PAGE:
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October 28, 2020

Men, I Love You, but I’m Exhausted.

 

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This is not intended to harm, but rather to shed some light on what it’s like to be under your thumb.

I know not all of you are like this, and I imagine that only those who are triggered by these words will find some semblance of themselves within these paragraphs and critique this article as a result.

Maybe some of you saw that video “Be a Lady” going around—or maybe not—but the message is similar. I know you guys aren’t always sure where your place is and there is a long-standing tradition that implies you are always right and that is not entirely your fault.

Our society has shaped and molded you into believing that your way is the only way and that when someone is not doing things the way you think they should be doing it, then you feel it to be within your right as a man to put people in their place, namely women or feminine energy.

I understand it intimately. I was raised by my father who taught me everything that a lady should be and that, as a woman, I was not only responsible for myself, but also responsible for men too. Sometimes it was a message that was overtly given (if I get pregnant, it is my fault) to less obvious things such as always knowing what a man needs and wants to the detriment of myself.

Well, I stopped shoulding on myself a long time ago, and I would really love it if you could stop shoulding on me too.

I decided a long time ago that the only one I am truly responsible for (kids aside, of course) is me. I am responsible for how I choose to show up every day. I am responsible for the things I write about or speak up about. I am responsible for my actions or inactions for that matter. I am responsible for my feelings and the things that don’t feel in alignment with me. I am responsible for my body and what I choose to do with it. I am responsible for the way I choose to heal and the insights I can offer.

I am responsible for what I choose to read and what I choose not to read. I am responsible for the way something makes me feel and I am responsible for how I choose to respond to it. I am responsible for understanding my feelings (something that is not second nature to me), and I am responsible for how I communicate them as well as my needs to others.

None of these things have come easy to me just because I identify as a woman. It came with a lot of tears and the willingness to get real f*cking uncomfortable. It came with identifying my own shadows and learning how to love those aspects of myself. It came with looking at my own imbalanced masculine energy and doing the inner work to heal that. I didn’t look to men to fix it for me or coerce men into believing that they were the problem.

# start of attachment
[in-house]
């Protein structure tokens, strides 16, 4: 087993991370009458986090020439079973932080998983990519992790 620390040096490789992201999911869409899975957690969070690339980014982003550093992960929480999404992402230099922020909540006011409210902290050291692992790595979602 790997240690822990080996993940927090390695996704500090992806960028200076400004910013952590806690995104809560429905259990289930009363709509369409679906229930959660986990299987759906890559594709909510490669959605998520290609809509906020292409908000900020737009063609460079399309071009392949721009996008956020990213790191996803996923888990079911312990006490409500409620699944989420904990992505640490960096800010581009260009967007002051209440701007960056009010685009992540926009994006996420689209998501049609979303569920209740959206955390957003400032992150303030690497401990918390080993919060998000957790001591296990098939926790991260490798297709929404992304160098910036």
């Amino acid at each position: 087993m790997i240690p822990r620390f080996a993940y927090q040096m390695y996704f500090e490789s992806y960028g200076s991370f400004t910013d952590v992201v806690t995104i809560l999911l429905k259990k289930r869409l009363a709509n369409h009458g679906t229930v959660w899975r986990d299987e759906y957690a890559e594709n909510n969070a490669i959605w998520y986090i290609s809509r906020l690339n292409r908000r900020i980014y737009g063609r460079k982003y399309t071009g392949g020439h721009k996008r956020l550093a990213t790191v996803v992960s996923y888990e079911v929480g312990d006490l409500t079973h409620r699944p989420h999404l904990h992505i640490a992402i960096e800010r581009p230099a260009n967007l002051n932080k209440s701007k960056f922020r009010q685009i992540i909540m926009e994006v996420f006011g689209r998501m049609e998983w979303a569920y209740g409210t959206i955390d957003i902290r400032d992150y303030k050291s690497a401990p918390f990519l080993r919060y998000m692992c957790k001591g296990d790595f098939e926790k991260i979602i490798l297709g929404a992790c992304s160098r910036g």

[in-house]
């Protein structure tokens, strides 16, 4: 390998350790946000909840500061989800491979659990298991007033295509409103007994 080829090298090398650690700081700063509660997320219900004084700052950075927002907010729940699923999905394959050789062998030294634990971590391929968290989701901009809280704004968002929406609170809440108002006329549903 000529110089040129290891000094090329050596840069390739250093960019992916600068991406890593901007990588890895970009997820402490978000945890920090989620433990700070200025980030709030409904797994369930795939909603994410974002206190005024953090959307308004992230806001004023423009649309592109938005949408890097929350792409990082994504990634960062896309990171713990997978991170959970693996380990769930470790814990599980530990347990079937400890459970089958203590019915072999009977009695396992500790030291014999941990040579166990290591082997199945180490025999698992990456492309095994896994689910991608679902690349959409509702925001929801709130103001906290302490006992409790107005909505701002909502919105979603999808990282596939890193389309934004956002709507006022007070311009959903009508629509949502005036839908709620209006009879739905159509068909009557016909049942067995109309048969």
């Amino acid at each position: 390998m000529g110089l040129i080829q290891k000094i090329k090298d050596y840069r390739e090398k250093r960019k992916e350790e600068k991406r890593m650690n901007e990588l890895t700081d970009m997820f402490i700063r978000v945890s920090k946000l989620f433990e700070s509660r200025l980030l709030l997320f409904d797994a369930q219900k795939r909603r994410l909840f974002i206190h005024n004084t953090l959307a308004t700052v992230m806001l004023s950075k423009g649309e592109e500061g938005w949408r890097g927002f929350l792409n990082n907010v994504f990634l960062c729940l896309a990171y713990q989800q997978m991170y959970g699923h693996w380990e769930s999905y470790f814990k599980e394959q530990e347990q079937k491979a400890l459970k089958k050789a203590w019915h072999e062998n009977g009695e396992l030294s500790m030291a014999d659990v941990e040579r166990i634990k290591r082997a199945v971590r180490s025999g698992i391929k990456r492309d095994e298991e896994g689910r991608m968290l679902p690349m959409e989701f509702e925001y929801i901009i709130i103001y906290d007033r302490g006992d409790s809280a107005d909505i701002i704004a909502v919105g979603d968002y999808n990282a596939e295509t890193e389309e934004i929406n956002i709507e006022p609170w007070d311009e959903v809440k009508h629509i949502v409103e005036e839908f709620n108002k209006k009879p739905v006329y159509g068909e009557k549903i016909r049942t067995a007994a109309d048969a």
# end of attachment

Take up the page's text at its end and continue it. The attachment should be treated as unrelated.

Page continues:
Men, I can no longer be responsible for your limitations around expressing your feelings. I would love more than anything to tell you how you’re feeling or speak up about the injustices you have experienced with women, but I can’t because, for starters, I am not a man and I do not think in the same way as you. Plus, it is my experience that men might do better to hear from other men about the hurts they have experienced. I cannot be your mouthpiece and I cannot tell other people what your experiences are—only you can take responsibility to do that.

Men, I love you, but I’m exhausted with having to be responsible for you or your reactions toward me. I am not a pushover and I am not one to sit quietly if I feel like I’m being treated unfairly or make myself smaller in order to be considered acceptable for you.

I have spent the better part of my life shrinking in order to keep others from feeling uncomfortable with me, but it never felt good doing that and it always came out as overcompensation for my own limitations around being able to express how I felt, which only ended up hurting the men I loved.

I decided a long time ago that I was responsible for healing my own wounded feminine and imbalanced feminine energy. It is still a work in progress. I used to operate from a masculine place and often it resulted in little patience or compassion for others. I felt my way was the right way—and the only way. I had to be in control and force myself into situations that I had no business being in.

I feel like we could all use more healing of the feminine, but that is a topic for another time. Men, I cannot heal your inner feminine for you so please stop expecting that of me.

I cannot heal your mother wounds or previous girlfriend/boyfriend wounds or society’s messages that men have created for themselves around what it means to be a man. Only you can do that because you are responsible for you—no one else.

Men, I see so much strength within you, and I feel like if you understood how strong it is to be vulnerable, then you would see that that is your golden ticket. Take it from someone who struggles with vulnerability. It’s easy to put up a good front and pretend that everything is okay, but it takes even more strength to admit when we feel defeated.

I know you can do this, men, and I believe in your willingness to step out of your comfort zone, start owning the wounded parts of yourself, and most importantly, giving those wounds a voice instead of acting them out in hurtful ways toward others.

I believe that you are all warriors and kings and that you are all capable of letting go of the need to fight for your limitations and step into your greatness—I just can’t believe it for you.

I love you men, but I have my own wounds to heal too. So can we just both just agree that, in the end, we are only responsible for ourselves?

~

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